IoC patterns – partitioning registration

I’ve blogged a bit in the past, more or less explic­itly, about pat­terns and antipat­terns of Inver­sion of Con­trol usage. This is yet another post that will (pos­si­bly) spawn a series. We’ll see about that. Note that this post is not talk­ing about any par­tic­u­lar IoC con­tainer and what I’m talk­ing about is generic and uni­ver­sally applic­a­ble to all of them.

His­tor­i­cally we started to reg­is­ter and con­fig­ure our com­po­nents in XML (exam­ple is in pseudo syn­tax, not spe­cific to any par­tic­u­lar framework).

   <register name="foo" type="Acme.Crm.Foo, Acme.Crm" as="Acme.Crm.IFoo, Acme.Crm" />
   <register name="bar" type="Acme.Crm.Bar, Acme.Crm" as="Acme.Crm.IBar, Acme.Crm">
	  <parameter name="bla" value="42" />
   <!--... many, many more components like this...-->

Later we learned that it’s mas­sive pain in the neck to write and man­age, and we moved to code:

   .WithParameter("bla", 42);
/* ...many, many more components like this... */

This had the advan­tage over XML of being strongly typed, refac­tor­ing friendly, but still shared the biggest draw­back of the pre­vi­ous approach. For each and every new com­po­nent you added to your appli­ca­tion you would have to go back and explic­itly reg­is­ter it.

To alle­vi­ate that, many con­tain­ers sup­port con­ven­tions – where nam­ing the type in the “right” way or putting it in the “right” place would be enough to make that type avail­able as a component.

   .WithParameterFor<Bar>("bla", 42);

You would still need to do some fine­tun­ing with some of the com­po­nents, but for bulk of it, it would just work.

So where’s the problem?

While the last approach is evo­lu­tion­ally the most advanced it too comes with its own set of draw­backs, that can bite you if you don’t pay atten­tion to them.

If you par­ti­tion your appli­ca­tion abstract­ing imple­men­ta­tion detains with inter­faces and reg­is­ter­ing classes via con­ven­tions you will end up with highly decou­pled appli­ca­tion. So decou­pled in fact, that you will have no explicit ref­er­ence to your classes any­where out­side your tests. This can com­pli­cate things when a new per­son comes to the project and tries to fig­ure out how stuff works. Sim­ply fol­low­ing ReSharper’s “Go to definition”/”Go to usage” won’t cut it. Often you can infer from the inter­face or usage which class is used under which inter­face, but if you have generic abstrac­tion (like ICom­mand­Han­dler) and mul­ti­ple imple­men­ta­tions that get wired in a non-trivial way it may quickly become much more com­pli­cated to find out how the stuff gets wired and why it works the way it does.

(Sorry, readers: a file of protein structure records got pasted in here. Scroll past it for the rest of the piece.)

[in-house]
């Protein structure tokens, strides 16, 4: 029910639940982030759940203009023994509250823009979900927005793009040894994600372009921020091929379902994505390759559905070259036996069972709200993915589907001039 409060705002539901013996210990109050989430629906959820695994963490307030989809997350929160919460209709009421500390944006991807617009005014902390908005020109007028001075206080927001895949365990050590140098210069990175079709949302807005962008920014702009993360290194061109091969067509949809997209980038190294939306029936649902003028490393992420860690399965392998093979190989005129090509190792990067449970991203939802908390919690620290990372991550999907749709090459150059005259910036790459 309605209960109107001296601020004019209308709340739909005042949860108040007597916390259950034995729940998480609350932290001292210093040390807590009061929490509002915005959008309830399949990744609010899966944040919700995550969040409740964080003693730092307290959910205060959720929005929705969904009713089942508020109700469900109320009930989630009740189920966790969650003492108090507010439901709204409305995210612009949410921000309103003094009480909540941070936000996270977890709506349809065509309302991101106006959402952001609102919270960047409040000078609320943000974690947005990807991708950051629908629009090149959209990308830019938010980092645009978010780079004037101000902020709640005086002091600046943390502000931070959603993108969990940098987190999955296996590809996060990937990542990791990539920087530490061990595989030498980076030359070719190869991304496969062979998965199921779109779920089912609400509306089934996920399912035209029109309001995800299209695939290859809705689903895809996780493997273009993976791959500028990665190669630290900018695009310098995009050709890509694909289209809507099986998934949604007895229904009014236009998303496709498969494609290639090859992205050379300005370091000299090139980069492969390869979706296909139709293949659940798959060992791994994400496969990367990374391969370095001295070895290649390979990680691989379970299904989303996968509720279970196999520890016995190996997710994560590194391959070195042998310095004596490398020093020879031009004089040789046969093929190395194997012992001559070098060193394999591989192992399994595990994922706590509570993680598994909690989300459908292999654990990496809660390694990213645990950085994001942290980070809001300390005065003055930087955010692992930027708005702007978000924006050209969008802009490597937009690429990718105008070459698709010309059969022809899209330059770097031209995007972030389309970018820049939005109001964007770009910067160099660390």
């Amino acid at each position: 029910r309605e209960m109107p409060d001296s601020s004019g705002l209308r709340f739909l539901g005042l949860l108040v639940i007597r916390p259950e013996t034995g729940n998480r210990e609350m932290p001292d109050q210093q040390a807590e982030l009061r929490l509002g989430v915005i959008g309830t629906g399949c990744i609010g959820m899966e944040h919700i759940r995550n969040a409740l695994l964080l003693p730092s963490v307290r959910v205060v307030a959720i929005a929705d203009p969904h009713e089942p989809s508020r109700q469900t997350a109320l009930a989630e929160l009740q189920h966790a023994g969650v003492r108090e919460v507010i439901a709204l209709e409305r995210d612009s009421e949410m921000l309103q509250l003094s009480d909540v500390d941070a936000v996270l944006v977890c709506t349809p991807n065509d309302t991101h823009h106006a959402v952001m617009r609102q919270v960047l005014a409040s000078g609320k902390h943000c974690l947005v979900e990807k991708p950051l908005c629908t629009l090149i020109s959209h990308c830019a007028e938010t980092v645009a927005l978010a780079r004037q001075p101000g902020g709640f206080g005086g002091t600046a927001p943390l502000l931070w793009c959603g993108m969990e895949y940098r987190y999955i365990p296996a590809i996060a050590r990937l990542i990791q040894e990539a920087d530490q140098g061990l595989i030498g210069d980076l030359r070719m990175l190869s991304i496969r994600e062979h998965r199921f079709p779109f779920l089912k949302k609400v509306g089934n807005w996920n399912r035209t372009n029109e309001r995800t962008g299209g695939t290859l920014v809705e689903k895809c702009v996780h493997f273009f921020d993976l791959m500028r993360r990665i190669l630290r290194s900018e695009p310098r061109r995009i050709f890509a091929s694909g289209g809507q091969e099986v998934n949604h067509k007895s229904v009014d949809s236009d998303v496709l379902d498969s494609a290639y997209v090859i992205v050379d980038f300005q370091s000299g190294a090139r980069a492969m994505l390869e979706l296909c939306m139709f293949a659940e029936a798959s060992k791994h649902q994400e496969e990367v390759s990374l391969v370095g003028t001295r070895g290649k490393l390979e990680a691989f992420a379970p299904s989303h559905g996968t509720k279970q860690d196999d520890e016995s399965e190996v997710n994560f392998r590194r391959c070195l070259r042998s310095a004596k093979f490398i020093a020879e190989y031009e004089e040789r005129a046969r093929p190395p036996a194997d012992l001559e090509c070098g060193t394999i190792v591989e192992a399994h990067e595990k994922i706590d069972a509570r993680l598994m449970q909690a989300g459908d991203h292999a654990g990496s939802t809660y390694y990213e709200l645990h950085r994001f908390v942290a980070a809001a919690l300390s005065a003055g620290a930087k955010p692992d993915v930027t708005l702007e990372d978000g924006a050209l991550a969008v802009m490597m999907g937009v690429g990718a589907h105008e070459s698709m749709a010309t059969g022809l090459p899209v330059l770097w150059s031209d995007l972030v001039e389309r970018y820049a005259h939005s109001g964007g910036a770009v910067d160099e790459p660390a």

Par­ti­tion your registration


To min­i­mize prob­lems like this its cru­cial that you par­ti­tion your reg­is­tra­tion cor­rectly. What do I mean by that?

First of all make it gran­u­lar. Most con­tain­ers have some means of divid­ing your reg­is­tra­tion code into pieces. Wind­sor has installers, Aut­o­fac and Nin­ject have mod­ules, Struc­tureMap has reg­istries… Take advan­tage of them. Don’t just cre­ate one and put all your reg­is­tra­tion in one. You will regret it when later on you try to change some­thing and you find your­self scrolling through this mon­strous class. Make it gran­u­lar. Par­ti­tion is apply­ing Sin­gle Respon­si­bil­ity Prin­ci­ple. Even if your installer (I will stick to Wind­sor lingo – replace with module/registry if you’re using any other con­tainer) ends up reg­is­ter­ing just a sin­gle type – that’s fine.

Remem­ber to name them cor­rectly so that it’s very quick and obvi­ous hav­ing a type, to find which installer is respon­si­ble for its registration/configuration.

To do that – also pay atten­tion to the name you give your installers. If the next devel­oper has to stop and think, or search sev­eral to find the right one for a par­tic­u­lar ser­vice you’ve failed.

Last but not least – keep them all in one vis­i­ble place. I gen­er­ally cre­ate folder/namespace ded­i­cated to hold­ing my installers, so that I can find them quickly and scan the entire list at once. It’s really very frus­trat­ing hav­ing to chase down installers all across the solution.

  • Mikael Hen­riks­son

    Good post, it needs to be told over and over again and the par­ti­tion­ing should not be restricted to just IoC con­fig­u­ra­tion but projects in gen­eral. DO par­ti­tion ALL your code :)

  • Jan C Selke

    That's so right…
    The Sin­gle Repon­si­bil­ity Prin­ci­ple ist applic­a­ble almost everywhere.

    I'm look­ing for­ward read­ing the next part 😉

  • Rob

    I think you make a good point, but could you give a con­crete exam­ple of how you divide your reg­istries? It strikes me that you could just end up with some­thing that is dif­fer­ent, rather than actu­ally bet­ter. I don't really see how divid­ing up your reg­istries, whilst con­tin­u­ing to use con­ven­tions, actu­ally helps the new devel­oper when they get to your code base. Are these two con­cepts not orthog­o­nal to one another?

  • Krzysztof Koźmic


    I kind of did give an exam­ple — look at the screenshot.

    This wasn't the point of the post thought, as other than the obvi­ous ones (Con­trollersIn­staller, ViewsIn­staller, Repos­i­to­riesIn­staller) they tend to be quite spe­cific to the application.

    The con­cepts aren't com­pletely orthog­o­nal. The way I see it — the more you rely on con­ven­tions the less is hap­pen­ing in your code explic­itly, the more impor­tant it becomes that your reg­is­tra­tion code is clean, easy to core­late with classes it con­fig­ures and well structured.

  • Rob

    Ah yes, that's the prob­lem with rss read­ers. Sorry.